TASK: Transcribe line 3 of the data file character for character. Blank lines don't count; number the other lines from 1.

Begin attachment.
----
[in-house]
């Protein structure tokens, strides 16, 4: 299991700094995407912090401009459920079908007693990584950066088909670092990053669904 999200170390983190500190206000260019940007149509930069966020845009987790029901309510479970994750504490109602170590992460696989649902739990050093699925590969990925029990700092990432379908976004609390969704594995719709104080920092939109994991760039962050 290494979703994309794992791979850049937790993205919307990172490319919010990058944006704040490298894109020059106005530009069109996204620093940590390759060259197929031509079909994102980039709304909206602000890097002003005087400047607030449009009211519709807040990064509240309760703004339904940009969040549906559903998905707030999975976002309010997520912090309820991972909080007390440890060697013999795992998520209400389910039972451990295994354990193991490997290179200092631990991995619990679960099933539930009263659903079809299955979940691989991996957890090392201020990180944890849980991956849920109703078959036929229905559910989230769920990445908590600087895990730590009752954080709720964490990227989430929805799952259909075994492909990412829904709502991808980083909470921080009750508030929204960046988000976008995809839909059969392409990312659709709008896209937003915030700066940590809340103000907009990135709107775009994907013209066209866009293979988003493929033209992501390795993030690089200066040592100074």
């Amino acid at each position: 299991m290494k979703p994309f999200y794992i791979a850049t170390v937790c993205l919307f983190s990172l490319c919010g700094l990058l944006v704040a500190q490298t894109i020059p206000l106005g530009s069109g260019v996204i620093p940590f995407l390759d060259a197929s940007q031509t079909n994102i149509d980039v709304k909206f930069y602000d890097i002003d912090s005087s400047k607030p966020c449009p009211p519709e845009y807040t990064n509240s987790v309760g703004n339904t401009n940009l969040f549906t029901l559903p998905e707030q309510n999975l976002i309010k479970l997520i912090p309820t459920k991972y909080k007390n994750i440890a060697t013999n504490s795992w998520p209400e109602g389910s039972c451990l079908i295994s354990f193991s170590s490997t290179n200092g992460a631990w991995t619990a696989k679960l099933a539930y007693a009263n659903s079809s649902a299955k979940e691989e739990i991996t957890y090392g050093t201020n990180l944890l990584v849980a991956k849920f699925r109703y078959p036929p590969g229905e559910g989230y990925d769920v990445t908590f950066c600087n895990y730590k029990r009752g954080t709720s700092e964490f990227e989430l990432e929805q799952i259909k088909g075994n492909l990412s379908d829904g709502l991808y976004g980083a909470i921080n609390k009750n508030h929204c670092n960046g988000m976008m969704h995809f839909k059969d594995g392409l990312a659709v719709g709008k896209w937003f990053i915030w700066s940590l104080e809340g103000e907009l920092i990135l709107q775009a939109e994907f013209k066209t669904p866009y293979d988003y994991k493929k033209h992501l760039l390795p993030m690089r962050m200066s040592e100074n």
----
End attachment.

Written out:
């Amino acid at each position: 299991m290494k979703p994309f999200y794992i791979a850049t170390v937790c993205l919307f983190s990172l490319c919010g700094l990058l944006v704040a500190q490298t894109i020059p206000l106005g530009s069109g260019v996204i620093p940590f995407l390759d060259a197929s940007q031509t079909n994102i149509d980039v709304k909206f930069y602000d890097i002003d912090s005087s400047k607030p966020c449009p009211p519709e845009y807040t990064n509240s987790v309760g703004n339904t401009n940009l969040f549906t029901l559903p998905e707030q309510n999975l976002i309010k479970l997520i912090p309820t459920k991972y909080k007390n994750i440890a060697t013999n504490s795992w998520p209400e109602g389910s039972c451990l079908i295994s354990f193991s170590s490997t290179n200092g992460a631990w991995t619990a696989k679960l099933a539930y007693a009263n659903s079809s649902a299955k979940e691989e739990i991996t957890y090392g050093t201020n990180l944890l990584v849980a991956k849920f699925r109703y078959p036929p590969g229905e559910g989230y990925d769920v990445t908590f950066c600087n895990y730590k029990r009752g954080t709720s700092e964490f990227e989430l990432e929805q799952i259909k088909g075994n492909l990412s379908d829904g709502l991808y976004g980083a909470i921080n609390k009750n508030h929204c670092n960046g988000m976008m969704h995809f839909k059969d594995g392409l990312a659709v719709g709008k896209w937003f990053i915030w700066s940590l104080e809340g103000e907009l920092i990135l709107q775009a939109e994907f013209k066209t669904p866009y293979d988003y994991k493929k033209h992501l760039l390795p993030m690089r962050m200066s040592e100074n």